Had an awesome evening with a wonderful friend the other day. Amongst all the other things we chatted about, Alan tried to explain to me how he felt the human brain and the web were very similar. We were having this discussion at La Tasca, a spanish tapas bar in Star City. I’m not going suggest that I fully understood what Alan was saying at the time, it was getting very late and one of the waitresses was distracting me 😉 ( Hey Alan, thats my excuse and im sticking to it ).
Anyway, knowing Alan as well as I do. I figured he must have published his little theory at some point, and naturally he has and you can read all about it here. We kind of got onto this discussion because during the course of our ramblings that evening I’d mentioned Strong AI, and de Garis’ work on the now defunct (presumably?) CAM Brain building project.
Alan picked up on this and said “Did I ever tell you about my theory of … “. I think the ability to share ideas and teach others in an off hand, easy, and almost anecdotal manner is something that seperates great teachers from good teachers. If I had sum Alan up I’d have to say that he’s not only a wonderful friend, an incredible mentor, but one of the finest academics and professors I have ever had the privilege to learn from.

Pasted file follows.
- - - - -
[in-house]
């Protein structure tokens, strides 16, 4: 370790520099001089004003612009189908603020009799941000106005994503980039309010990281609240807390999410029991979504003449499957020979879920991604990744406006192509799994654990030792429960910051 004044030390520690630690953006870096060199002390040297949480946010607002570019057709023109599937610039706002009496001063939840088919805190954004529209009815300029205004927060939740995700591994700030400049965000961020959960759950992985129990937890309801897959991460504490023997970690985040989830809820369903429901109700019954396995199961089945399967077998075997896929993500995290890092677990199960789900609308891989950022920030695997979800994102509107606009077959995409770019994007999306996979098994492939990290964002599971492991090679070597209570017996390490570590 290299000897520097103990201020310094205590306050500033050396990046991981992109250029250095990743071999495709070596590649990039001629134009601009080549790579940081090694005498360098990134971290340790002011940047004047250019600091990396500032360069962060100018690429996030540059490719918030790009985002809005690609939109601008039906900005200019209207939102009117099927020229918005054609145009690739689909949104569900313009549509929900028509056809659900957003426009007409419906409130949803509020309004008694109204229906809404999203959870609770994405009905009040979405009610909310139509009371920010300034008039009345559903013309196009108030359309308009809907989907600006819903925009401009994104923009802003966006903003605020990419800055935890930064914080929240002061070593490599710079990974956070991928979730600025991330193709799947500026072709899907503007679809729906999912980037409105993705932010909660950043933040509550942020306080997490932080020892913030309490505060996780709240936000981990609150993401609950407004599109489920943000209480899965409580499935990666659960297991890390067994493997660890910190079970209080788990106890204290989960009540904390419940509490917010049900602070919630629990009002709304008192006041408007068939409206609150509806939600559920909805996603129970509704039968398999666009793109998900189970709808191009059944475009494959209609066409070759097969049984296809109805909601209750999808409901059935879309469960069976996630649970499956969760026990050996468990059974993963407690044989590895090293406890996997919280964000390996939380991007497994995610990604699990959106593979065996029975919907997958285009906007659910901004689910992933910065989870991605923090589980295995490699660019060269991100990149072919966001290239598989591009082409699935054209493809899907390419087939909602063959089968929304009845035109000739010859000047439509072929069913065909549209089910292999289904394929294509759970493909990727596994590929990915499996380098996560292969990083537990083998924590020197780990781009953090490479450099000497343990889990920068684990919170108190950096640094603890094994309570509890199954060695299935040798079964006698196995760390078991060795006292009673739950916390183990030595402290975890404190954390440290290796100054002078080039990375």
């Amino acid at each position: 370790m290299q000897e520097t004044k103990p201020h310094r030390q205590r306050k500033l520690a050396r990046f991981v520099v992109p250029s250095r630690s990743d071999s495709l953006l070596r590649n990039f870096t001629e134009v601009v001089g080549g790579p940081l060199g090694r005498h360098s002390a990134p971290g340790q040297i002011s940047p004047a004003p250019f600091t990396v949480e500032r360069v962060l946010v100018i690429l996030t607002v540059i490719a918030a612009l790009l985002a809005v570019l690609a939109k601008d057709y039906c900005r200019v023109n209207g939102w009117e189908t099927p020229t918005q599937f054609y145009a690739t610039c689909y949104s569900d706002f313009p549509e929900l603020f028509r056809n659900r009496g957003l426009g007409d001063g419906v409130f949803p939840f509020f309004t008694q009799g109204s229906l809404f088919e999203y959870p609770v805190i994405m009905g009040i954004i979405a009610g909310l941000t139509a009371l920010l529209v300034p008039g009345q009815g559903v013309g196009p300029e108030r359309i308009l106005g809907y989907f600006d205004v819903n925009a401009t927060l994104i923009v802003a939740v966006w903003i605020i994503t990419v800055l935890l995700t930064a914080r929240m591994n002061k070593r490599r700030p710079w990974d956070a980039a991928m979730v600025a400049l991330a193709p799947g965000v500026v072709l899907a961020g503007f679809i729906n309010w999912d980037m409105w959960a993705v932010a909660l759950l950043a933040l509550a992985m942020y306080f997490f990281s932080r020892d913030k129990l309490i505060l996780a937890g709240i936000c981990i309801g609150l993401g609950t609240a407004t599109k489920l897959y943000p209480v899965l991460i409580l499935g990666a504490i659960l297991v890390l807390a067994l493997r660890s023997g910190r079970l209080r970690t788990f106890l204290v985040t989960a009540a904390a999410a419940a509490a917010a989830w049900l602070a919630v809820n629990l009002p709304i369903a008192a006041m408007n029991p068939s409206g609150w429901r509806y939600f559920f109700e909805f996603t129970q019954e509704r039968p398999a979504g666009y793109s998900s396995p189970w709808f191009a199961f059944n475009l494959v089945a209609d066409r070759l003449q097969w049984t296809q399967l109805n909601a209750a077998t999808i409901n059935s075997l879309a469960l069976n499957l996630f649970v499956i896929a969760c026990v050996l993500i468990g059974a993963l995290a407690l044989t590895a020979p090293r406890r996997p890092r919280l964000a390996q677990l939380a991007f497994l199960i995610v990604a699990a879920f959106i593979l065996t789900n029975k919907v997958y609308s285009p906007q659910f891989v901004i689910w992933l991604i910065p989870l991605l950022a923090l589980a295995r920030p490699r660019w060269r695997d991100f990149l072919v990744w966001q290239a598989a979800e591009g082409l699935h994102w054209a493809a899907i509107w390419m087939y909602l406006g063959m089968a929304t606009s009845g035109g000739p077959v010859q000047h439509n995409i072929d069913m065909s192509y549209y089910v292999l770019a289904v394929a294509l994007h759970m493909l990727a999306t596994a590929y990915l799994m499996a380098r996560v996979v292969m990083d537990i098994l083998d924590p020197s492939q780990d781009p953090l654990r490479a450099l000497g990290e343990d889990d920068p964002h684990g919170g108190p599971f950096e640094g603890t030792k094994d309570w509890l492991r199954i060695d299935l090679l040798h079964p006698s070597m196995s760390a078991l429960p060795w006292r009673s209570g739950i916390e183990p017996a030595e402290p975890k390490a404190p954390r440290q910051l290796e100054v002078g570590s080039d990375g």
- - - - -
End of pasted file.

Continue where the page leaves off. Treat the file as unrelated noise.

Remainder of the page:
Anyway getting back on track …. Alan’s theory revolves around his postulation that the entire internet as we currently know it has roughly the same computational power / capacity as a single human brain. So what does this mean? Well we spent a while debating whether this meant that mimicking biological processes artificially could result in the same kind of emergent consciousness human beings have. It’s safe to say we were dubious about this, and although I’d love to offer my own words on why … Alan summed it up wonderfully in his article …
Philosophers of mind and identity have long debated whether our sense of mind, personhood or consciouness are intrinsic to our biological nature or whether a computer system emulating the brain would have the same sense of consciouness as an emergent property of its complexity … we are nearing the point when this may become an empirically testable issue!
Of course, this does not mean that the web or a new super computer in some way is like or equal to the human mind. What it does mean is that the specialness of the human brain is not because of simple capacity or speed. If size were all that matters in cognition, we have already been beaten by our own creations. Really the specialness of our minds is in their organisation and the things that make us human beyond simple information: compassion, pain, heroism, joy â€“ we are indeed fearfully and wonderfully made.